Great Smoky Mountain Views from Newfound Gap and Clingmans Dome
On a recent stop through Gatlinburg, TN, my son and I spent a morning at the beautiful scenic overlooks of Newfound Gap and Clingmans Dome at Great Smoky Mountains National Park. It was well worth the journey!
Gatlinburg sits at the foot of the park entrance, making it an easy jaunt from our hotel. Unlike most national parks, this park does not have an entrance fee. Just inside the park, we stopped at the Sugarlands Visitor Center to obtain maps and information from the friendly staff. The Center also has a small museum, a short film, an excellent book store, and is the starting point for several hiking trails. Since we had only a couple hours to spend at the park, our objective was to find the best scenic views we could reach by car. Newfound Gap and Clingmans Dome were just the right fit.
From the Visitor Center, we headed up the 13-mile road to Newfound Gap. The views from the car were sometimes shrouded in white mist and at other times opened up to beautiful, blue skies over lush evergreen trees. Though I wanted to stare in awe at the scenery, I had to focus on the sharply winding road that at one point, made a complete 360 degree loop. I had the GPS mounted on my dashboard, making it a little easier to see the degree of curvature ahead and adjusted my speed accordingly. There are numerous scenic overlooks and pullout parking lots along the way, should you wish to stop.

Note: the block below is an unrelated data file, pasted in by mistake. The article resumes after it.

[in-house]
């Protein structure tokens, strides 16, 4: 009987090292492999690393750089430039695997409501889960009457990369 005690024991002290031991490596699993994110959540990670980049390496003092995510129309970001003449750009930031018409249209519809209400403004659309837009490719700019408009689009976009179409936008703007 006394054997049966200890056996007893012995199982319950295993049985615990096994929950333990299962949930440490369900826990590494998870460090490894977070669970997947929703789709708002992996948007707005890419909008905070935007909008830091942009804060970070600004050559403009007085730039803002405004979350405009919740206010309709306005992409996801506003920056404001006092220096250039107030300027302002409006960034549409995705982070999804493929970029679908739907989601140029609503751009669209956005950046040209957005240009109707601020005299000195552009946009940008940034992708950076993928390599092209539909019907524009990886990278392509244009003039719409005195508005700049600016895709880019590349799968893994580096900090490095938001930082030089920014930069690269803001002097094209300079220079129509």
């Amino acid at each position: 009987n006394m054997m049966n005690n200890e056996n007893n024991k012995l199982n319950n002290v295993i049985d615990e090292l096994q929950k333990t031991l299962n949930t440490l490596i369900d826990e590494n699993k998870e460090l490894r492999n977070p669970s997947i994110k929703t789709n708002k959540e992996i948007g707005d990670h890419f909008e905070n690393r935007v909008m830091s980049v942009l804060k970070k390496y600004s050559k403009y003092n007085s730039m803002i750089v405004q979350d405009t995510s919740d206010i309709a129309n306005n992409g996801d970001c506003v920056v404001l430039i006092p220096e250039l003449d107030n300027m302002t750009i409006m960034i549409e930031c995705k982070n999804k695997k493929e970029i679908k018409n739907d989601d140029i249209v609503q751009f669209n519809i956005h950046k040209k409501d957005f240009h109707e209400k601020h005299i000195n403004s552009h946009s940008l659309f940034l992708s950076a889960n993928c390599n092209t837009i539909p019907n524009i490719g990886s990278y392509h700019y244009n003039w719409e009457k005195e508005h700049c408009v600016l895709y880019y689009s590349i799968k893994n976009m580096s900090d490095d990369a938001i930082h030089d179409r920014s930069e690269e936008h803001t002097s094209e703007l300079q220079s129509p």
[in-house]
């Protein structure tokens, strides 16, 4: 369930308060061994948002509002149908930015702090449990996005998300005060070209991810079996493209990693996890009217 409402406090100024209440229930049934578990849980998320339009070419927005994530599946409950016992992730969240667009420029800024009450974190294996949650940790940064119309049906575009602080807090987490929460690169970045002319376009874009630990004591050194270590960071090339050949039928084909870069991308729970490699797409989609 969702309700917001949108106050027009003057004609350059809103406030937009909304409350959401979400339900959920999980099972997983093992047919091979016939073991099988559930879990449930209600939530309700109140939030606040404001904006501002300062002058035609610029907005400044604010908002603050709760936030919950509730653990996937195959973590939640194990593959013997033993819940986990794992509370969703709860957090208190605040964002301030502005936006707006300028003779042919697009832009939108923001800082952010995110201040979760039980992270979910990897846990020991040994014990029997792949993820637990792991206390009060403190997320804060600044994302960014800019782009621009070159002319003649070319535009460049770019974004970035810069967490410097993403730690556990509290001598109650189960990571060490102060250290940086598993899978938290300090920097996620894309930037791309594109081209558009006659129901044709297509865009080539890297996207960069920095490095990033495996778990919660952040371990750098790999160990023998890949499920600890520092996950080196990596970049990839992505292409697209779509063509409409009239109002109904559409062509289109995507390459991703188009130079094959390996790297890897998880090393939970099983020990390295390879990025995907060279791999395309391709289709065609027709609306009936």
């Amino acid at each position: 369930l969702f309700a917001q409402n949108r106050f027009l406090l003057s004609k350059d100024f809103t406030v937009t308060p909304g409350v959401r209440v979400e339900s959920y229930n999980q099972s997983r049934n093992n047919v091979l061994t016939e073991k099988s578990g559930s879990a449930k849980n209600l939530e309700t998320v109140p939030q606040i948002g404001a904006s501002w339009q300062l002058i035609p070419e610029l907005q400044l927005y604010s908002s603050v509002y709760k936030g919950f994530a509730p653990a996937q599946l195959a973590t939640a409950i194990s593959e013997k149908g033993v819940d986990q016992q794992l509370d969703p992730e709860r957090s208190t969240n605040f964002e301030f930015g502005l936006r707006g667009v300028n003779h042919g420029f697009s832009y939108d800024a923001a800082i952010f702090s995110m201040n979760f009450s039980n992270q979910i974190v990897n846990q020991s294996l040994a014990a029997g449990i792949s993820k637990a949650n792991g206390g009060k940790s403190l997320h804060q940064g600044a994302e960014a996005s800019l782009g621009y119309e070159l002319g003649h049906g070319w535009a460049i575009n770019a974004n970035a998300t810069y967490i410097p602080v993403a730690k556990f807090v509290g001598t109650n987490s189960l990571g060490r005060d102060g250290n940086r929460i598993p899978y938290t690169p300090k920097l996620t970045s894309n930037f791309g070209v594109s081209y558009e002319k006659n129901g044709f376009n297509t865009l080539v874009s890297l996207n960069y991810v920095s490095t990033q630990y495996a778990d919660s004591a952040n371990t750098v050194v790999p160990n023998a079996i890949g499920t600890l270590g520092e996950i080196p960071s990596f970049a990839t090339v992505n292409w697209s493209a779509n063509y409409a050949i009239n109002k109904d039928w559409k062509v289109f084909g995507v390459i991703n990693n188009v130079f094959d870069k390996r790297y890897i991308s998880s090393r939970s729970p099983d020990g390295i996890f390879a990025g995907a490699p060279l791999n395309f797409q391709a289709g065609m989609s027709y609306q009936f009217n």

At last we reached Newfound Gap and stepped out to the scenic overlook, which straddles the Tennessee and North Carolina border. There's ample parking, restrooms, and an intersection with the Appalachian Trail.
The Rockefeller Memorial, a two-level stone platform, contains a plaque dedicated to John D. Rockefeller, whose matching $5 million gift helped fund the park. It's also the spot where President Franklin Delano Roosevelt gave a speech dedicating the Great Smoky Mountains National Park in 1940.
Newfound Gap rises 5,046 feet above sea level and provides fabulous views of the mountains and wildflowers. If you are unable to hike through the Smokies on foot, this is an excellent place to view the scenery by car.
From Newfound Gap, we drove another 7 winding miles up Clingmans Dome Road to climb the Clingmans Dome trail and up to the panoramic overlook. The Dome is the highest mountain in the Great Smoky Mountains rising 6,643 feet above sea level.
When we arrived at around noon, the parking lot was nearly full. It's advised to arrive earlier in the morning when crowds are lighter. Fortunately, there are people coming and going all day so you can wait for a spot to open up if there are none when you arrive. At the base of the trail is a Visitor Center with restrooms, trail maps, books, souvenirs, and bottles of water, which you will need for the hike. You can also get your National Parks Passport stamp here for the park.